The ProtonVPN Windows client looks great, with a professional and polished interface. A zoom-able world map highlights all the server locations, there's a separate list of countries, assorted menus and settings, and a Quick Connect button for folks who just want to get online straightaway.
The interface is relatively bulky, at least compared to most VPN apps, but fortunately it's also very configurable. If you think maps are a poor way to choose VPN locations, for instance, collapse the map view and you're left with little more than a simple list of countries and a Connect button.
Connect times are a little longer than average. Connections are secure, though - smartly configured OpenVPN with AES-256-CBS encryption - and there's solid engineering under the hood. We did our very best to break the app and cause a data leak, for instance, but the kill switch shrugged off all our tricks and blocked internet access until we reconnected.
The app is unusually configurable for a free VPN, too. You can set custom DNS servers, choose OpenVPN UDP or TCP connections, use split tunneling to define apps which bypass the tunnel, apply DNS and IPv6 leak protection, and more.
ProtonVPN's Android app has a very similar interface to its desktop cousin, with a map view and country list using the same graphics and color scheme, just reorganized into separate tabs to squeeze it onto a mobile screen. It looks good and generally works well.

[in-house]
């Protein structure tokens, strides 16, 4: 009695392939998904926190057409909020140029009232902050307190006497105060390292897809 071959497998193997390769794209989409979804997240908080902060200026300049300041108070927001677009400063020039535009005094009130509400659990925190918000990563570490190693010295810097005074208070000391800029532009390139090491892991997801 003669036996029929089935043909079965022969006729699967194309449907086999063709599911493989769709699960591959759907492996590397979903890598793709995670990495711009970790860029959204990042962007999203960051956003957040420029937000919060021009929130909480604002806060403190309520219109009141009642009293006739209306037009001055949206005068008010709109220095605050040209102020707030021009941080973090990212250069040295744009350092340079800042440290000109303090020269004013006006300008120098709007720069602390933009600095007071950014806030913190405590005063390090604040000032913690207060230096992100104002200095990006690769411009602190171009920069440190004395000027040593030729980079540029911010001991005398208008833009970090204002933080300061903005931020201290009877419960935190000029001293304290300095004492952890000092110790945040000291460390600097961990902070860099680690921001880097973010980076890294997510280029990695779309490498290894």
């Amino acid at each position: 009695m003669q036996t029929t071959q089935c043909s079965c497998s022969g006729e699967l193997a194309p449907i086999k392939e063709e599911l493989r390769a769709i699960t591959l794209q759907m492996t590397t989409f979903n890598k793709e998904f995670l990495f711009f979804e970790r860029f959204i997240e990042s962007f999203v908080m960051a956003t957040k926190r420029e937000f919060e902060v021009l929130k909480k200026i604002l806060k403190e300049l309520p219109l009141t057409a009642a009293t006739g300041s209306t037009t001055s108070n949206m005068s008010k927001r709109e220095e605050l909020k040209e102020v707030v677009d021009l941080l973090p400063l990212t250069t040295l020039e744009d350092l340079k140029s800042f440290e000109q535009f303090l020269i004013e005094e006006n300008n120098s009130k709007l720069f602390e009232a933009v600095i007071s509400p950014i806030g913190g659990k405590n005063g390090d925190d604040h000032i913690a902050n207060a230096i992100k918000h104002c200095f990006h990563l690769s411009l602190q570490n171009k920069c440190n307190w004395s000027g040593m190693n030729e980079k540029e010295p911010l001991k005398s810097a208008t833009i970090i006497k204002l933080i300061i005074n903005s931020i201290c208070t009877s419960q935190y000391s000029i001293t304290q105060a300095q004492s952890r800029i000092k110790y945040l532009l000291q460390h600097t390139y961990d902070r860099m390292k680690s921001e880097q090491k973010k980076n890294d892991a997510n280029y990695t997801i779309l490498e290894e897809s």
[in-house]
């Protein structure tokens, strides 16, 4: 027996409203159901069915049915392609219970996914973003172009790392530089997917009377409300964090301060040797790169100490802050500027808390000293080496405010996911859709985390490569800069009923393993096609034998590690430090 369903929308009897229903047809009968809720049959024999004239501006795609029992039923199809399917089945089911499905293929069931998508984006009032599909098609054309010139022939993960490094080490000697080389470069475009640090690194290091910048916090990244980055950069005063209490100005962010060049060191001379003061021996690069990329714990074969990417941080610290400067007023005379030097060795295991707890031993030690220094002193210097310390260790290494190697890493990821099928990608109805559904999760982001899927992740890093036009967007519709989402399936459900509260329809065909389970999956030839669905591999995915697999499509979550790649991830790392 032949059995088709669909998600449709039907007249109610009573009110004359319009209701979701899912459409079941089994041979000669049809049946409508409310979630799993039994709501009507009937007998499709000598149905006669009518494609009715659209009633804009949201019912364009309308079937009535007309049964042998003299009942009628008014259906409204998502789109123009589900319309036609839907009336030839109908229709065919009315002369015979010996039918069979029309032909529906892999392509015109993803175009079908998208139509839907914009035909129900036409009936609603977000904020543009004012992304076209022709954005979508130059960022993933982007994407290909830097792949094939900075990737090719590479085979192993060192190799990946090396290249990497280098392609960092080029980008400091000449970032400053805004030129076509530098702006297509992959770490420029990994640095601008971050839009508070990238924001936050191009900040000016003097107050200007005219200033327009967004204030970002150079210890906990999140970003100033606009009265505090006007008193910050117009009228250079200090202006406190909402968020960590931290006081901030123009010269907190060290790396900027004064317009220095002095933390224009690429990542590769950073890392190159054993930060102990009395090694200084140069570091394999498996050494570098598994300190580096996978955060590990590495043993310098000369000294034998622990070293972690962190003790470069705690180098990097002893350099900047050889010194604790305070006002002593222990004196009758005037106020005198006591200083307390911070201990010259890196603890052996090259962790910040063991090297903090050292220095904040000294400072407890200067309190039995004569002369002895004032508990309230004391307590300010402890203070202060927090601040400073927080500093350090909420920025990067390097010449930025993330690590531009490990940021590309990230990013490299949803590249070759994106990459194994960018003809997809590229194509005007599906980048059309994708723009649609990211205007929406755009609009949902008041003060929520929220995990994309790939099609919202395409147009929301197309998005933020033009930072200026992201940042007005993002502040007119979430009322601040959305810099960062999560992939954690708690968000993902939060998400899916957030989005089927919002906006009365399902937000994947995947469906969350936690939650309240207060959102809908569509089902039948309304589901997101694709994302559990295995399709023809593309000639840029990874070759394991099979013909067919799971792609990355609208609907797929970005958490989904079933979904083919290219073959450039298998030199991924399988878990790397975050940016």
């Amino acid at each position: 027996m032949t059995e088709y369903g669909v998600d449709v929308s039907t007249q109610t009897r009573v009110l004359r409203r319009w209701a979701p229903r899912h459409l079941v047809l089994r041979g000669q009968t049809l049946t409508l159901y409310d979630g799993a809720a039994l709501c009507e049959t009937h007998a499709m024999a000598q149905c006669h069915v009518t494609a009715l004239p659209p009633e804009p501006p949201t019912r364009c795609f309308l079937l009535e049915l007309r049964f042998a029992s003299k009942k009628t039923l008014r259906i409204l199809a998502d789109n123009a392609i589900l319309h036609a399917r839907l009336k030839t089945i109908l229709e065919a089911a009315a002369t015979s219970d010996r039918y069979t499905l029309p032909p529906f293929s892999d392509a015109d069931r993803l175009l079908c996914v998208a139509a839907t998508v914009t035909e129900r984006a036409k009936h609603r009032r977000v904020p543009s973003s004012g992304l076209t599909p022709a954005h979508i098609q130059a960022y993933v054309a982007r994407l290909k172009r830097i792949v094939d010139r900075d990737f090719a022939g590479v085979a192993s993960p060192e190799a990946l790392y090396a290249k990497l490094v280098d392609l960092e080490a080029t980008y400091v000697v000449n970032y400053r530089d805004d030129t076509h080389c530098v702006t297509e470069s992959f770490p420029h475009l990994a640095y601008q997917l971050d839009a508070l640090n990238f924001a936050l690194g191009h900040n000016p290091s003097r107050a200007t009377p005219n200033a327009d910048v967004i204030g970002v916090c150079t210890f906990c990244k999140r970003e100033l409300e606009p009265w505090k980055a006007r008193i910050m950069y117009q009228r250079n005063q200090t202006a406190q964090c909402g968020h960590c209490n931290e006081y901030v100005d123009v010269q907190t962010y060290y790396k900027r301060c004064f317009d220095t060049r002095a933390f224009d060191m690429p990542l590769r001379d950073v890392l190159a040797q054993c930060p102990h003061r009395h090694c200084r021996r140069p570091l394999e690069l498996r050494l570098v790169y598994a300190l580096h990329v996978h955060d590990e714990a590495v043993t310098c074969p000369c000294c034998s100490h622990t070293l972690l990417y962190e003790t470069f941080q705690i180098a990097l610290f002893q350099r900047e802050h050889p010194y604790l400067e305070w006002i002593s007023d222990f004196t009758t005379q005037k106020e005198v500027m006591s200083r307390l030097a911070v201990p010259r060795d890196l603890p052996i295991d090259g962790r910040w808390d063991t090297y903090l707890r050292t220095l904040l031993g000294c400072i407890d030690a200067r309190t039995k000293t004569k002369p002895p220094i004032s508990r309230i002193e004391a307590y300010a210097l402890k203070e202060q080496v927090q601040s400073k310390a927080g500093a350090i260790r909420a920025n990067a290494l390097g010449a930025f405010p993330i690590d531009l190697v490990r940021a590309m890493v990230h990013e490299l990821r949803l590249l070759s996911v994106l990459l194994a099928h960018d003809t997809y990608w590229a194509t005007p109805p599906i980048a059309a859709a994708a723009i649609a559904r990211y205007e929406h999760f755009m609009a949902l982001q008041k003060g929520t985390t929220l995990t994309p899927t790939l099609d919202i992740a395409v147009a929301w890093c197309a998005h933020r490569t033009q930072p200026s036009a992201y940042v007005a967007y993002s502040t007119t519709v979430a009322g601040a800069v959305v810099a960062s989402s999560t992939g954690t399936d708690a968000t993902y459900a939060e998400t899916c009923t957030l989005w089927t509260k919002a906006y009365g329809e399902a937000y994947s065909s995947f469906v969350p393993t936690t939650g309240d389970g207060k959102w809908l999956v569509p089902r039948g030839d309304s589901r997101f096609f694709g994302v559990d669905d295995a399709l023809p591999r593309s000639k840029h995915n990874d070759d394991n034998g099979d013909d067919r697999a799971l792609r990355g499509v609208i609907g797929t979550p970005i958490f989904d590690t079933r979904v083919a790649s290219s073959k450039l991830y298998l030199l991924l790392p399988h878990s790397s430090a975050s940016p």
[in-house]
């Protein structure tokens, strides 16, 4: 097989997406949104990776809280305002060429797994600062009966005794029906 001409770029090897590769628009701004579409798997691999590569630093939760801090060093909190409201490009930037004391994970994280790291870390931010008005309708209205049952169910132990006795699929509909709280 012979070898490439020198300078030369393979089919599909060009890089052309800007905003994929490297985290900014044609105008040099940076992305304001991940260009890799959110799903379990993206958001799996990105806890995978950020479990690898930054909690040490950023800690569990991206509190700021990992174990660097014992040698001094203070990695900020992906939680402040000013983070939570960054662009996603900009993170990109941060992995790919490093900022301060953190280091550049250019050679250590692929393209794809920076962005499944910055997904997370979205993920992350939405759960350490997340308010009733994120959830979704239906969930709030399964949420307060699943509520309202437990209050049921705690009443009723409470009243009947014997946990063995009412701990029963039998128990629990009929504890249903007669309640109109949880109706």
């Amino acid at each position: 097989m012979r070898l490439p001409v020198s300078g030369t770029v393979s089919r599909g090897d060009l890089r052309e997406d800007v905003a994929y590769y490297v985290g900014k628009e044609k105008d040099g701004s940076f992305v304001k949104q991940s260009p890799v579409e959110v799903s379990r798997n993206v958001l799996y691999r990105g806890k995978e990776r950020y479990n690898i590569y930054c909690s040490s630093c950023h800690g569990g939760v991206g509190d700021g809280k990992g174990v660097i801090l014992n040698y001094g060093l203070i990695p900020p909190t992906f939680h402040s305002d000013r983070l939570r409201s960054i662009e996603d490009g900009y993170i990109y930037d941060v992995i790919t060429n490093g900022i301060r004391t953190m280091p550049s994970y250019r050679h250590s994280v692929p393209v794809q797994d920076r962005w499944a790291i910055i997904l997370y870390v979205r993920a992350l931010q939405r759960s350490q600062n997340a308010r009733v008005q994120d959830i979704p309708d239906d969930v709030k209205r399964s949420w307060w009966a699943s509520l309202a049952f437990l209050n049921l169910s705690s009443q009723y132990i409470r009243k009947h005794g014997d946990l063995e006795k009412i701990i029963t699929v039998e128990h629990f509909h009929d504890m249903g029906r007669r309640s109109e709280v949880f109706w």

There are plenty of settings, too: DND leak protection, split tunneling, and advanced extras like an MTU tweak. We'd like to see an option to automatically connect to the VPN whenever you access an insecure network, but overall, it's a capable setup which outperforms most free VPN apps.
Even the iOS app is better than expected, with the latest update at review time bringing OpenVPN support (previously it was IKEv2-only.) Both the iOS and Android apps seem to be updated regularly, too, with our test releases both only a few days old.
ProtonVPN says its paying plans deliver the best speeds, but the free service is still usable. We connected to our nearest Netherlands server, and both Ookla's SpeedTest and Netflix' Fast.com reported speeds of around 18-20Mbps on our 75Mbps test connection. A US location managed a similar 10-20Mbps. That's not fast - commercial VPNs manage 68-70Mbps without difficulty in our UK location, maybe 200-400Mbps in the US - but it's fine for browsing, streaming and many other tasks.
ProtonVPN supports unblocking many top streaming platforms - Netflix, Amazon Prime Video, BBC iPlayer, Disney+, Hulu and more - but warns 'if you are a ProtonVPN user on a Free or Basic plan, you will need to upgrade your subscription to be able to stream videos.'
Sure enough, we had no success with Amazon Prime Video or Disney+, and with no UK server on the free plan, couldn't get into BBC iPlayer, either. ProtonVPN Free unblocked US Netflix for us, though, which is more than many paid services can manage, and it unblocked YouTube and the less well defended platforms, too.
If you have problems with any of this, ProtonVPN's support might be able to help. It's not great - there are just a handful of basic articles, no live chat, and messages may take hours to get a reply - but hey, it's free, we can't complain, and when responses do arrive, they're generally very helpful.
If you can live with a choice of only three locations, ProtonVPN's free plan is a reasonable choice - no ads or bandwidth limits, clients for desktops and mobile devices, and from a far more trustworthy provider than the usual free VPN apps. It’s well worth checking out, if only as a backup for your existing VPN service.